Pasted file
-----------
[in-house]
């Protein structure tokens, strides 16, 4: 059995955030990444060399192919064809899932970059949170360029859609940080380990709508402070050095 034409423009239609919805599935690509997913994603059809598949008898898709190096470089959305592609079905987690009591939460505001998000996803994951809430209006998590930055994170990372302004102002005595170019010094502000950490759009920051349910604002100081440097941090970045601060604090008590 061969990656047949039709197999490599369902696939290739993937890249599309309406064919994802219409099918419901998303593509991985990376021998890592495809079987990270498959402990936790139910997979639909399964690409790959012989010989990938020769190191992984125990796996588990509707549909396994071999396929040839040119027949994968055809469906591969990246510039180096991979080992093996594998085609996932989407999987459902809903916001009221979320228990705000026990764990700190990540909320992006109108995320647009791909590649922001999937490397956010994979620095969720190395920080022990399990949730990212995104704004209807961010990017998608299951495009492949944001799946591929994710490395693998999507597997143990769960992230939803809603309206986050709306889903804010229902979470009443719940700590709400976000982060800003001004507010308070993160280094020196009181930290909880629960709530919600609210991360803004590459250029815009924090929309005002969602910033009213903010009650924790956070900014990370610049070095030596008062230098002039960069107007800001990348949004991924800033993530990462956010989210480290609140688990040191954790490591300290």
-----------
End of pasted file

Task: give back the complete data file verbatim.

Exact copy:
[in-house]
């Protein structure tokens, strides 16, 4: 059995955030990444060399192919064809899932970059949170360029859609940080380990709508402070050095 034409423009239609919805599935690509997913994603059809598949008898898709190096470089959305592609079905987690009591939460505001998000996803994951809430209006998590930055994170990372302004102002005595170019010094502000950490759009920051349910604002100081440097941090970045601060604090008590 061969990656047949039709197999490599369902696939290739993937890249599309309406064919994802219409099918419901998303593509991985990376021998890592495809079987990270498959402990936790139910997979639909399964690409790959012989010989990938020769190191992984125990796996588990509707549909396994071999396929040839040119027949994968055809469906591969990246510039180096991979080992093996594998085609996932989407999987459902809903916001009221979320228990705000026990764990700190990540909320992006109108995320647009791909590649922001999937490397956010994979620095969720190395920080022990399990949730990212995104704004209807961010990017998608299951495009492949944001799946591929994710490395693998999507597997143990769960992230939803809603309206986050709306889903804010229902979470009443719940700590709400976000982060800003001004507010308070993160280094020196009181930290909880629960709530919600609210991360803004590459250029815009924090929309005002969602910033009213903010009650924790956070900014990370610049070095030596008062230098002039960069107007800001990348949004991924800033993530990462956010989210480290609140688990040191954790490591300290």